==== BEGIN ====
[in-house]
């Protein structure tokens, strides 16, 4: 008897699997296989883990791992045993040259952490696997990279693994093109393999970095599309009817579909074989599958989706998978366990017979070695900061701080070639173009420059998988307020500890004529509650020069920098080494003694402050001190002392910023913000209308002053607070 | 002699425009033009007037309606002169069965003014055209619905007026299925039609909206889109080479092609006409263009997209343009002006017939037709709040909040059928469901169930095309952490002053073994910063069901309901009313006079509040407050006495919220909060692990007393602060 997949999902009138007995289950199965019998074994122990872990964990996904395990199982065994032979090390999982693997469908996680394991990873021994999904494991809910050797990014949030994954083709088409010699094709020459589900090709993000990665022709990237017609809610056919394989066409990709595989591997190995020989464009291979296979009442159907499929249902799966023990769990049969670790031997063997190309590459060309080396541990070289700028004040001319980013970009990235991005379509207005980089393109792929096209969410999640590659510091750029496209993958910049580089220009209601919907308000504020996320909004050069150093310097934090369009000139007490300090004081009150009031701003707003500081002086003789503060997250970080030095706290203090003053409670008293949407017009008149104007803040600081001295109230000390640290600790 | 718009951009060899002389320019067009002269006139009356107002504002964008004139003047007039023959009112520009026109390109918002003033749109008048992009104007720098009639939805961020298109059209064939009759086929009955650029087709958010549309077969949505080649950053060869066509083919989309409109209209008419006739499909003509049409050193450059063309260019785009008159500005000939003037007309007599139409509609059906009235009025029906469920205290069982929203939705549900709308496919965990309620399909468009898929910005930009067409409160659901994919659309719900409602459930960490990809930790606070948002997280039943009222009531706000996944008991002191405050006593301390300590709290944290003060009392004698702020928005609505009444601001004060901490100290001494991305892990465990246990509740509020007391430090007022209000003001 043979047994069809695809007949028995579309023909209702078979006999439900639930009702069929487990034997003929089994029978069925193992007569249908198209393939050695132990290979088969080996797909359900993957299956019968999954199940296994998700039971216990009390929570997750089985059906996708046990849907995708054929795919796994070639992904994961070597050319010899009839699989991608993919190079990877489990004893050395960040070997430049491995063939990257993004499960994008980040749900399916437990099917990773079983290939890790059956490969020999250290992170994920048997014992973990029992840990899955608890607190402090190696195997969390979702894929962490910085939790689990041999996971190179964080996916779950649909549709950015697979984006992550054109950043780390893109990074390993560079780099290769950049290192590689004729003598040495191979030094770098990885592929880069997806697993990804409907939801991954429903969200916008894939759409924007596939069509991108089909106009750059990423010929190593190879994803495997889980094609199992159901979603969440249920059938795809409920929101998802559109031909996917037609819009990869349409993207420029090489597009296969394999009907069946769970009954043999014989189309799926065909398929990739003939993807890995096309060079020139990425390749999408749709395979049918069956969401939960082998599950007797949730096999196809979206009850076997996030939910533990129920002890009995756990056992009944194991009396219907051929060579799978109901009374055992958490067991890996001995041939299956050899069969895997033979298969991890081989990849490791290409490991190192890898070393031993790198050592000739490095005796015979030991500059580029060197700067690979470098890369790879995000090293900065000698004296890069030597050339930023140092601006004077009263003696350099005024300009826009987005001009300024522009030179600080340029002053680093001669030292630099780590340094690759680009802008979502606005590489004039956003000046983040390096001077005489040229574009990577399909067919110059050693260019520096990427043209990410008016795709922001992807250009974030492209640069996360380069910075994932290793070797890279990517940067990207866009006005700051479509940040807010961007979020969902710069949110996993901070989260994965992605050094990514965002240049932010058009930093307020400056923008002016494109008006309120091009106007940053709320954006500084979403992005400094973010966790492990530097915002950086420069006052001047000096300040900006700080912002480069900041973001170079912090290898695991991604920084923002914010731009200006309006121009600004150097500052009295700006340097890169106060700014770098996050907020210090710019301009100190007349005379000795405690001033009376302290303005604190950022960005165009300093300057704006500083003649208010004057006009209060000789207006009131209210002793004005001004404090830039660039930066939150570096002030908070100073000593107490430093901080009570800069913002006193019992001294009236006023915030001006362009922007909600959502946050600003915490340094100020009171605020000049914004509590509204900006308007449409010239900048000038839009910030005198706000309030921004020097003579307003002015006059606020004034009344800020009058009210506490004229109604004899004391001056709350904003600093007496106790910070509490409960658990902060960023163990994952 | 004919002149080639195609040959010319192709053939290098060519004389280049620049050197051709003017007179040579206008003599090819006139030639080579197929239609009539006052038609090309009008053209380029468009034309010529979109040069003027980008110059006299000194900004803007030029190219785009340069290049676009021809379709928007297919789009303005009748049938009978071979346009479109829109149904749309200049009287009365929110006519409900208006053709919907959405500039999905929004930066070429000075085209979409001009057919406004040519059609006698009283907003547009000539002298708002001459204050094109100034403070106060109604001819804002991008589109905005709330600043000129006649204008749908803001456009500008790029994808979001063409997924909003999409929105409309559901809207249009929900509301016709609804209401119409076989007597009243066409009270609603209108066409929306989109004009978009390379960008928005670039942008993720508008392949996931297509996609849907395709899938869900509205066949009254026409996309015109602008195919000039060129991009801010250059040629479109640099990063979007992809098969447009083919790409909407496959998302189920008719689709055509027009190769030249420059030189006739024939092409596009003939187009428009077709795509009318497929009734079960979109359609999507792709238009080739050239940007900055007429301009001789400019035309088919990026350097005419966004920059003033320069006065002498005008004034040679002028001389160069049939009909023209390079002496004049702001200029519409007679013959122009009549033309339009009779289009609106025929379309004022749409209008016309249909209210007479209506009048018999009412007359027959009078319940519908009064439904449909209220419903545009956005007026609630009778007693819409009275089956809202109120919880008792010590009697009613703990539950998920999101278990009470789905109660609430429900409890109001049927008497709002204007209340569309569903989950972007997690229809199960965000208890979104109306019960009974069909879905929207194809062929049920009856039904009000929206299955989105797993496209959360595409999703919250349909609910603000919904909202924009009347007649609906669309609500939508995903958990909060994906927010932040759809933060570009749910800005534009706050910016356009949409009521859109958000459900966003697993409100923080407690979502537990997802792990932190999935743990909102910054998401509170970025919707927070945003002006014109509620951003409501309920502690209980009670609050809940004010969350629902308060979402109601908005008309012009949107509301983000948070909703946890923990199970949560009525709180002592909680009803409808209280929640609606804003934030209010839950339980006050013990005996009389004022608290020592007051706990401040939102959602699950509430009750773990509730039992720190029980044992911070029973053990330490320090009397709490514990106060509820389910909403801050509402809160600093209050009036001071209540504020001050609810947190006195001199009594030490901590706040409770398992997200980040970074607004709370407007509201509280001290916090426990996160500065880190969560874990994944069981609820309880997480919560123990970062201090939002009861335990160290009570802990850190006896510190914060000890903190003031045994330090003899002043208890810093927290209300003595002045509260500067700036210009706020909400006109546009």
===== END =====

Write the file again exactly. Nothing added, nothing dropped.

[in-house]
């Protein structure tokens, strides 16, 4: 008897699997296989883990791992045993040259952490696997990279693994093109393999970095599309009817579909074989599958989706998978366990017979070695900061701080070639173009420059998988307020500890004529509650020069920098080494003694402050001190002392910023913000209308002053607070 | 002699425009033009007037309606002169069965003014055209619905007026299925039609909206889109080479092609006409263009997209343009002006017939037709709040909040059928469901169930095309952490002053073994910063069901309901009313006079509040407050006495919220909060692990007393602060 997949999902009138007995289950199965019998074994122990872990964990996904395990199982065994032979090390999982693997469908996680394991990873021994999904494991809910050797990014949030994954083709088409010699094709020459589900090709993000990665022709990237017609809610056919394989066409990709595989591997190995020989464009291979296979009442159907499929249902799966023990769990049969670790031997063997190309590459060309080396541990070289700028004040001319980013970009990235991005379509207005980089393109792929096209969410999640590659510091750029496209993958910049580089220009209601919907308000504020996320909004050069150093310097934090369009000139007490300090004081009150009031701003707003500081002086003789503060997250970080030095706290203090003053409670008293949407017009008149104007803040600081001295109230000390640290600790 | 718009951009060899002389320019067009002269006139009356107002504002964008004139003047007039023959009112520009026109390109918002003033749109008048992009104007720098009639939805961020298109059209064939009759086929009955650029087709958010549309077969949505080649950053060869066509083919989309409109209209008419006739499909003509049409050193450059063309260019785009008159500005000939003037007309007599139409509609059906009235009025029906469920205290069982929203939705549900709308496919965990309620399909468009898929910005930009067409409160659901994919659309719900409602459930960490990809930790606070948002997280039943009222009531706000996944008991002191405050006593301390300590709290944290003060009392004698702020928005609505009444601001004060901490100290001494991305892990465990246990509740509020007391430090007022209000003001 043979047994069809695809007949028995579309023909209702078979006999439900639930009702069929487990034997003929089994029978069925193992007569249908198209393939050695132990290979088969080996797909359900993957299956019968999954199940296994998700039971216990009390929570997750089985059906996708046990849907995708054929795919796994070639992904994961070597050319010899009839699989991608993919190079990877489990004893050395960040070997430049491995063939990257993004499960994008980040749900399916437990099917990773079983290939890790059956490969020999250290992170994920048997014992973990029992840990899955608890607190402090190696195997969390979702894929962490910085939790689990041999996971190179964080996916779950649909549709950015697979984006992550054109950043780390893109990074390993560079780099290769950049290192590689004729003598040495191979030094770098990885592929880069997806697993990804409907939801991954429903969200916008894939759409924007596939069509991108089909106009750059990423010929190593190879994803495997889980094609199992159901979603969440249920059938795809409920929101998802559109031909996917037609819009990869349409993207420029090489597009296969394999009907069946769970009954043999014989189309799926065909398929990739003939993807890995096309060079020139990425390749999408749709395979049918069956969401939960082998599950007797949730096999196809979206009850076997996030939910533990129920002890009995756990056992009944194991009396219907051929060579799978109901009374055992958490067991890996001995041939299956050899069969895997033979298969991890081989990849490791290409490991190192890898070393031993790198050592000739490095005796015979030991500059580029060197700067690979470098890369790879995000090293900065000698004296890069030597050339930023140092601006004077009263003696350099005024300009826009987005001009300024522009030179600080340029002053680093001669030292630099780590340094690759680009802008979502606005590489004039956003000046983040390096001077005489040229574009990577399909067919110059050693260019520096990427043209990410008016795709922001992807250009974030492209640069996360380069910075994932290793070797890279990517940067990207866009006005700051479509940040807010961007979020969902710069949110996993901070989260994965992605050094990514965002240049932010058009930093307020400056923008002016494109008006309120091009106007940053709320954006500084979403992005400094973010966790492990530097915002950086420069006052001047000096300040900006700080912002480069900041973001170079912090290898695991991604920084923002914010731009200006309006121009600004150097500052009295700006340097890169106060700014770098996050907020210090710019301009100190007349005379000795405690001033009376302290303005604190950022960005165009300093300057704006500083003649208010004057006009209060000789207006009131209210002793004005001004404090830039660039930066939150570096002030908070100073000593107490430093901080009570800069913002006193019992001294009236006023915030001006362009922007909600959502946050600003915490340094100020009171605020000049914004509590509204900006308007449409010239900048000038839009910030005198706000309030921004020097003579307003002015006059606020004034009344800020009058009210506490004229109604004899004391001056709350904003600093007496106790910070509490409960658990902060960023163990994952 | 004919002149080639195609040959010319192709053939290098060519004389280049620049050197051709003017007179040579206008003599090819006139030639080579197929239609009539006052038609090309009008053209380029468009034309010529979109040069003027980008110059006299000194900004803007030029190219785009340069290049676009021809379709928007297919789009303005009748049938009978071979346009479109829109149904749309200049009287009365929110006519409900208006053709919907959405500039999905929004930066070429000075085209979409001009057919406004040519059609006698009283907003547009000539002298708002001459204050094109100034403070106060109604001819804002991008589109905005709330600043000129006649204008749908803001456009500008790029994808979001063409997924909003999409929105409309559901809207249009929900509301016709609804209401119409076989007597009243066409009270609603209108066409929306989109004009978009390379960008928005670039942008993720508008392949996931297509996609849907395709899938869900509205066949009254026409996309015109602008195919000039060129991009801010250059040629479109640099990063979007992809098969447009083919790409909407496959998302189920008719689709055509027009190769030249420059030189006739024939092409596009003939187009428009077709795509009318497929009734079960979109359609999507792709238009080739050239940007900055007429301009001789400019035309088919990026350097005419966004920059003033320069006065002498005008004034040679002028001389160069049939009909023209390079002496004049702001200029519409007679013959122009009549033309339009009779289009609106025929379309004022749409209008016309249909209210007479209506009048018999009412007359027959009078319940519908009064439904449909209220419903545009956005007026609630009778007693819409009275089956809202109120919880008792010590009697009613703990539950998920999101278990009470789905109660609430429900409890109001049927008497709002204007209340569309569903989950972007997690229809199960965000208890979104109306019960009974069909879905929207194809062929049920009856039904009000929206299955989105797993496209959360595409999703919250349909609910603000919904909202924009009347007649609906669309609500939508995903958990909060994906927010932040759809933060570009749910800005534009706050910016356009949409009521859109958000459900966003697993409100923080407690979502537990997802792990932190999935743990909102910054998401509170970025919707927070945003002006014109509620951003409501309920502690209980009670609050809940004010969350629902308060979402109601908005008309012009949107509301983000948070909703946890923990199970949560009525709180002592909680009803409808209280929640609606804003934030209010839950339980006050013990005996009389004022608290020592007051706990401040939102959602699950509430009750773990509730039992720190029980044992911070029973053990330490320090009397709490514990106060509820389910909403801050509402809160600093209050009036001071209540504020001050609810947190006195001199009594030490901590706040409770398992997200980040970074607004709370407007509201509280001290916090426990996160500065880190969560874990994944069981609820309880997480919560123990970062201090939002009861335990160290009570802990850190006896510190914060000890903190003031045994330090003899002043208890810093927290209300003595002045509260500067700036210009706020909400006109546009």